Photo: Courtesy of Georgia
The owners of Georgia, a boutique salon and line of haircare and bodycare products, tell O what their customers really want.
Four years ago Jodie Patterson, then a public relations executive, saw a documentary on black women's haircare and was struck by its overriding message: Though black women are big spenders when it comes to haircare and styling products, they're rarely satisfied with what they get for their money. Make that often dissatisfied. Wow, that's me, thought Patterson. Being the kind of woman who likes to make things happen ("She's a can-do person," says her friend and business partner, Kiara Ellozy), Patterson teamed up with Ellozy to create a salon experience and line of products that would give black women the luxury they'd been missing. That's how their small (two-chair) salon, Georgia (GeorgiaNY.com), on Manhattan's Lower East Side, was born. Here are a few pieces of wisdom they're glad to share:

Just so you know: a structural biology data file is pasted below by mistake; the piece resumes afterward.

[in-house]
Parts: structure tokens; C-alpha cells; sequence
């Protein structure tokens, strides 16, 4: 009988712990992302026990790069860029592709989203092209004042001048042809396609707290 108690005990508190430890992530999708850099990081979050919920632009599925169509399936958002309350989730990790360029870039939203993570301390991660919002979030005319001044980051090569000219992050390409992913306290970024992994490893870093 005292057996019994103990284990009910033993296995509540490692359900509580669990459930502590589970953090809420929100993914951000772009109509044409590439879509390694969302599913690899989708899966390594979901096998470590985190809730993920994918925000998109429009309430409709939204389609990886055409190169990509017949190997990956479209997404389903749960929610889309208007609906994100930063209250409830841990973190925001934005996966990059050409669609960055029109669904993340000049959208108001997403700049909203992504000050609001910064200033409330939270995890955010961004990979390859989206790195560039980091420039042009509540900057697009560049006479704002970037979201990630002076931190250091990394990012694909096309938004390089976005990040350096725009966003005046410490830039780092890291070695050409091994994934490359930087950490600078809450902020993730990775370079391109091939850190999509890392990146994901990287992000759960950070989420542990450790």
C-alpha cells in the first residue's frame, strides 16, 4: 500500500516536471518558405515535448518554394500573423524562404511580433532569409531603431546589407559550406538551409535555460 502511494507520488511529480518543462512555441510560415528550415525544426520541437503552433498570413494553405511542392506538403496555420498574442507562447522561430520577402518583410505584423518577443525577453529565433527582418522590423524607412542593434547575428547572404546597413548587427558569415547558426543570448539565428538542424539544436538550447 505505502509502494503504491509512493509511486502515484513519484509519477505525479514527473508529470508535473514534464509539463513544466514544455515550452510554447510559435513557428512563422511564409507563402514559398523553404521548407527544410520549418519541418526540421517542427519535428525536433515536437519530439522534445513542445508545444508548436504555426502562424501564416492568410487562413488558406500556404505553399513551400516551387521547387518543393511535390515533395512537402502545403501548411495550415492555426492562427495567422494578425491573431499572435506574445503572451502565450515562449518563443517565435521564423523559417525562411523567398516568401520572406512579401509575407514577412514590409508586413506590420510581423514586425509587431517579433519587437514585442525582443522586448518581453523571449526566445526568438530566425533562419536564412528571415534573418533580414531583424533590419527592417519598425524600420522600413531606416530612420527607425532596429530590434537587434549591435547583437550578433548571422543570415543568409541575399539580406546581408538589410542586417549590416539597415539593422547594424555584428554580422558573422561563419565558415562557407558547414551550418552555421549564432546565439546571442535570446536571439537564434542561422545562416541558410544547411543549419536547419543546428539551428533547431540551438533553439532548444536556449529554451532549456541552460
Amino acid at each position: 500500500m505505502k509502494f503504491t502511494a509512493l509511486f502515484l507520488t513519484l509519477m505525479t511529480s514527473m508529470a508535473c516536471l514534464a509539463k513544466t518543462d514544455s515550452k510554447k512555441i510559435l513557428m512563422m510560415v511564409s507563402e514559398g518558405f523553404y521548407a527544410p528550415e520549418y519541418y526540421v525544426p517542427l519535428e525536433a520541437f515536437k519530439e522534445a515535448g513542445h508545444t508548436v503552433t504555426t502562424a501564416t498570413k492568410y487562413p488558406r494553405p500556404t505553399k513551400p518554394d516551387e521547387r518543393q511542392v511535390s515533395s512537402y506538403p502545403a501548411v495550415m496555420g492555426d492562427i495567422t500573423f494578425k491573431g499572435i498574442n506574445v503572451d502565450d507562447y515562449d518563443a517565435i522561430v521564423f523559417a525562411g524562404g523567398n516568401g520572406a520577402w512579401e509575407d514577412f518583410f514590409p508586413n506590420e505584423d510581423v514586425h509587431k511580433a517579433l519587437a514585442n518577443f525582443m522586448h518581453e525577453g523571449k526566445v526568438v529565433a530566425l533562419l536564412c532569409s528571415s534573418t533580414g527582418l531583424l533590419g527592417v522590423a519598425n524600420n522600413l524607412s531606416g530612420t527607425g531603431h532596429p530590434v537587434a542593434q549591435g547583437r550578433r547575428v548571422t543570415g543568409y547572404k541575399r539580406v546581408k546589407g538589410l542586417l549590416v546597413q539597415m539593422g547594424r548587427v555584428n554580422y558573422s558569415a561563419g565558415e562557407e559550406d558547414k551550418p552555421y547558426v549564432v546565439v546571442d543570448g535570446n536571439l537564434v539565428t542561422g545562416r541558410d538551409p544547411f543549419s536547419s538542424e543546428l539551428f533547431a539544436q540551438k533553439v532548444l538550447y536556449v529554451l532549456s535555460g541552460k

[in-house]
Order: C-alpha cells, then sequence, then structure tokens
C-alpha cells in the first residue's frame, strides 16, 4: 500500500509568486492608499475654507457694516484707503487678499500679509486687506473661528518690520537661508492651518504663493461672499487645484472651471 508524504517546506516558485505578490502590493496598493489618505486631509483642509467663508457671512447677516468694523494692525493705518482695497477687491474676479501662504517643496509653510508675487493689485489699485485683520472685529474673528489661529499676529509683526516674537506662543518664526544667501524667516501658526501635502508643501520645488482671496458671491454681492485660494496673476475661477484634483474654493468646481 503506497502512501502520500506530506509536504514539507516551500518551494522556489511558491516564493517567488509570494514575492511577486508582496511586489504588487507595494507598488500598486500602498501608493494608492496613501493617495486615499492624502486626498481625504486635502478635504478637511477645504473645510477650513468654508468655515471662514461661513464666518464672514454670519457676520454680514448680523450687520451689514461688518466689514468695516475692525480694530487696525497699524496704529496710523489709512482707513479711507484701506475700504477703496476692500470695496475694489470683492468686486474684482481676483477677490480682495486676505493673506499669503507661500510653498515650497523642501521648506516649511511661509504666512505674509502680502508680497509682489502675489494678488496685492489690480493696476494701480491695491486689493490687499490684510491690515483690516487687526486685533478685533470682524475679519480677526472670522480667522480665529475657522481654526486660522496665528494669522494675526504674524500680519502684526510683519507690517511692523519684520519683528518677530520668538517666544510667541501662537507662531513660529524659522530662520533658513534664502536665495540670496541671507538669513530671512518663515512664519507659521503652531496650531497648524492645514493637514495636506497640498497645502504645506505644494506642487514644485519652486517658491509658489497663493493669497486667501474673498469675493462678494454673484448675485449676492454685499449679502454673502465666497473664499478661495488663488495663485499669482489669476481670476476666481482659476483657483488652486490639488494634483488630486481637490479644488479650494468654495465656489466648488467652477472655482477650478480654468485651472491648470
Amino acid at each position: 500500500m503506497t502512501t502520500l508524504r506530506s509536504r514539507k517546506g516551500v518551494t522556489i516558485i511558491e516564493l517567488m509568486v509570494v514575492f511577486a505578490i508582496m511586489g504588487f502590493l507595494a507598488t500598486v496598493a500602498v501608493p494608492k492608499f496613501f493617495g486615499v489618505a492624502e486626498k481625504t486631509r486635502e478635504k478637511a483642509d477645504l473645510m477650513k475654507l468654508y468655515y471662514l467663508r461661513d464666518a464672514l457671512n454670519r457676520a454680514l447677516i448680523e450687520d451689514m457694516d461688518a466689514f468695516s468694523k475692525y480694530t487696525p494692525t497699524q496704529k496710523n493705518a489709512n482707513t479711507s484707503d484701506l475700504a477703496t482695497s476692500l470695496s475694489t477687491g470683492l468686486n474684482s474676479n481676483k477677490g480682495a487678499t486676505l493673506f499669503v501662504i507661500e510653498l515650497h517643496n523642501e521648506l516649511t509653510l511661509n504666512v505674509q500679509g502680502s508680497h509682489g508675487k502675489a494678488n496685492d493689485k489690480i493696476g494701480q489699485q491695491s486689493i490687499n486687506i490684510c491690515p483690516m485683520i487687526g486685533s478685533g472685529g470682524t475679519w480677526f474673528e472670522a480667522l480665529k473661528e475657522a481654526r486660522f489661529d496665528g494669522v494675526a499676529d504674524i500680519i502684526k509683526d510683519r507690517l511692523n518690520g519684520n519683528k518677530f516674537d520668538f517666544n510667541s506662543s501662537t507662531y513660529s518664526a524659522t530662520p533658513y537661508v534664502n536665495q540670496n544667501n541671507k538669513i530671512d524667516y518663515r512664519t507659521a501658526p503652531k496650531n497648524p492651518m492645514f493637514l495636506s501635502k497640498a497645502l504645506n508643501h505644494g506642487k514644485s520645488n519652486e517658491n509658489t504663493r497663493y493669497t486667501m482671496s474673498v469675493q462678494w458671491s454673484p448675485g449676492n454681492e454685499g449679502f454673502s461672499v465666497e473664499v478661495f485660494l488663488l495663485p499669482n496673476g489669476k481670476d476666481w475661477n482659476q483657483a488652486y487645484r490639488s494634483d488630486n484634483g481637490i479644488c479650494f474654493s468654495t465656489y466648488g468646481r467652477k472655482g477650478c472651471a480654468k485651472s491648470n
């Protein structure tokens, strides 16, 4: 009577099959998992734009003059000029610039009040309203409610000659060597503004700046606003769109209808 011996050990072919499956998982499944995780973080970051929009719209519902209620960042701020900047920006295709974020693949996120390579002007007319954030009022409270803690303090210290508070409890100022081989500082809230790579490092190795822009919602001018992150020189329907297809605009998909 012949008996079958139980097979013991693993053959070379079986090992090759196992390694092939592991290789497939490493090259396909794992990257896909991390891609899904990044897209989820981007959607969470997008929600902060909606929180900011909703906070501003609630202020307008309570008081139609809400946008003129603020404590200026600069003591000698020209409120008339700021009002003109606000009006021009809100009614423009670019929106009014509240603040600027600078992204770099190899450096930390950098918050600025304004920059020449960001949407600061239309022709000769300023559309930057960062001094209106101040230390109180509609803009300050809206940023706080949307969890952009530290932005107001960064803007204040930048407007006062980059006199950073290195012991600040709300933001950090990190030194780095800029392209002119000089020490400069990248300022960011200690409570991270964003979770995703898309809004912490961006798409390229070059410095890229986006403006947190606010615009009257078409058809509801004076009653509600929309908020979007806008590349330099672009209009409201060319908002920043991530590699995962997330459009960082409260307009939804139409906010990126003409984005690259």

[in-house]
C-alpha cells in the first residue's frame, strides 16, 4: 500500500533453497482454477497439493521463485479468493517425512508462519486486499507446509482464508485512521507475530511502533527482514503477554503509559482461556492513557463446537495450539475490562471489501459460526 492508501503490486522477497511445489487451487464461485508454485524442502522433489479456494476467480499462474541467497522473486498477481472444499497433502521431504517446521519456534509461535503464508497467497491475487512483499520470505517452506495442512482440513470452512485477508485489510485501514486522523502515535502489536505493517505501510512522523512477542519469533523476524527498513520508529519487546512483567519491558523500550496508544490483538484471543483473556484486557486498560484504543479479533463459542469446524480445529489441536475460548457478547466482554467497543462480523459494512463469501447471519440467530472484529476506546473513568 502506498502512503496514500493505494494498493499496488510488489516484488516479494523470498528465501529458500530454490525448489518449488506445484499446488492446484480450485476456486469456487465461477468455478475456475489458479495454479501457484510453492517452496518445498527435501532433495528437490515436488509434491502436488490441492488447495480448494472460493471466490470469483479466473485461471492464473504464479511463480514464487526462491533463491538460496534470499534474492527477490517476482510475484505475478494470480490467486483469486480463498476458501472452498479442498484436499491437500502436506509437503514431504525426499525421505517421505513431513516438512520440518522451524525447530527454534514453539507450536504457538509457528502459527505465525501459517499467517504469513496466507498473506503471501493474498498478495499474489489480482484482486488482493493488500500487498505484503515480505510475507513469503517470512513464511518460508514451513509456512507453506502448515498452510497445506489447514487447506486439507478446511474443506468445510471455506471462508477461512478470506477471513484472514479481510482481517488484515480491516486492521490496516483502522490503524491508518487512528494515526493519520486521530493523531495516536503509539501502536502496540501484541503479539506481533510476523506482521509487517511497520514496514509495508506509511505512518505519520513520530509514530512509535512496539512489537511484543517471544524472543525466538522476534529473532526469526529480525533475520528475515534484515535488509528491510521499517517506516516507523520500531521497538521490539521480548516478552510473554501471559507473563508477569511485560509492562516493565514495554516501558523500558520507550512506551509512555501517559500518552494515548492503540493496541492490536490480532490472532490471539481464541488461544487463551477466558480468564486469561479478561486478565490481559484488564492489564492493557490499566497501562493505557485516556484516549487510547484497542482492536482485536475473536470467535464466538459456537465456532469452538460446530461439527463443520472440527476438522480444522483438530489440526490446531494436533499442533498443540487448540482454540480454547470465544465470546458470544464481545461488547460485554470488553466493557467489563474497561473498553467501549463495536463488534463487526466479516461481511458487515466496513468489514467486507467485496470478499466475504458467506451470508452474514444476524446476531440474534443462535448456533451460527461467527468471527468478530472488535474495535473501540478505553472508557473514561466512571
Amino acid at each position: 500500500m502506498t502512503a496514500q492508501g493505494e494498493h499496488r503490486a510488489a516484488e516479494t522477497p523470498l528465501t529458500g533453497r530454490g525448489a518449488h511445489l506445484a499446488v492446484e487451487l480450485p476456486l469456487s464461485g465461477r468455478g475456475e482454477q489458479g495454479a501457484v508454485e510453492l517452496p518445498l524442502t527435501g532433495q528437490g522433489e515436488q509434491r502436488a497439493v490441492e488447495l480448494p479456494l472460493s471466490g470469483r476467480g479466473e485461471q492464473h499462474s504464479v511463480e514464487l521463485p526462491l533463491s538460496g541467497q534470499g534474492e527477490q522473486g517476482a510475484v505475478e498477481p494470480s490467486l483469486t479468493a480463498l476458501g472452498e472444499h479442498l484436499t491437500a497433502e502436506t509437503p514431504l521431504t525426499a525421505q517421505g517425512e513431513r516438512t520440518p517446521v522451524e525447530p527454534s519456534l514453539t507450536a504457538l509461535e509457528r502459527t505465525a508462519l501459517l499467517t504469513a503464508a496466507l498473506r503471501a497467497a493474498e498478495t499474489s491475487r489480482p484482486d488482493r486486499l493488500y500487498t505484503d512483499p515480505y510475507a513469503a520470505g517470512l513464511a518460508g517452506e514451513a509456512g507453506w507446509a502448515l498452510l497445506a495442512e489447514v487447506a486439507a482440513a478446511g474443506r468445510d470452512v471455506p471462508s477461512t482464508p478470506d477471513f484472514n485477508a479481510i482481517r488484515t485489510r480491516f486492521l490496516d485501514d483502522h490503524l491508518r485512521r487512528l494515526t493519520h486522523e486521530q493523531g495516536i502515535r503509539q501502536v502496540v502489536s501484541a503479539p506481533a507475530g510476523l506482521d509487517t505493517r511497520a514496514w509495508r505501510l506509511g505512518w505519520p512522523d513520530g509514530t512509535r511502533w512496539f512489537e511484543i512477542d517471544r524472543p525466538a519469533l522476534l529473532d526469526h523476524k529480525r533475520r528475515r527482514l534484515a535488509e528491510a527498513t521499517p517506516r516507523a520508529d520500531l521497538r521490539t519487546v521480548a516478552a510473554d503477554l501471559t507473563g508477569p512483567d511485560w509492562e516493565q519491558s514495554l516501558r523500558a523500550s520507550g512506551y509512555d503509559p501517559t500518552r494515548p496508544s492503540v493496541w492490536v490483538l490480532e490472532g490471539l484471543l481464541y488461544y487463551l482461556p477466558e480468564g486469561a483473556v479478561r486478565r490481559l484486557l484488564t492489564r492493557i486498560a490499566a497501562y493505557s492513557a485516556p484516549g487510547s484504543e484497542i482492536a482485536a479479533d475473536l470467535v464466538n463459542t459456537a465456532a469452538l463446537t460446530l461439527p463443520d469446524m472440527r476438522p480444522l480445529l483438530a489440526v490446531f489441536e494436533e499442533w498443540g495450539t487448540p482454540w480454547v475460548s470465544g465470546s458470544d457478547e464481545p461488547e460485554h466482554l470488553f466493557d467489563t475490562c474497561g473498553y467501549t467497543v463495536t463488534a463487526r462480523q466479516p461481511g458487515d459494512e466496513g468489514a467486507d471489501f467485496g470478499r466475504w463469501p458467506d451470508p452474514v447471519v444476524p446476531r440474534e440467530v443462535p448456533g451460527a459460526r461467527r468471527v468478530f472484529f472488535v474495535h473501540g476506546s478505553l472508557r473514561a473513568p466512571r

1. What has been the biggest complaint with the salon experience for black women?
Patterson: Often the moment a black client walks into a salon, she's made to feel that there's something wrong with her hair that the stylist has to fix. That can be very demeaning.
2. What have you learned from your clients?
Patterson: Ask any woman what her problem with her hair is, and I guarantee she'll tell you "frizz," whether her hair is curly or straight or smooth. In the world of haircare, frizz is the catchword for "Help me!"
3.How do you work things out when you two disagree?
Ellozy: We disagree all the time, which is what you get with two strong-willed, passionate women working together. But we don't compromise. One of us usually gives in...knowing that we'll get our way the next time around.
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From the December 2010 issue of O, The Oprah Magazine
We Hear You!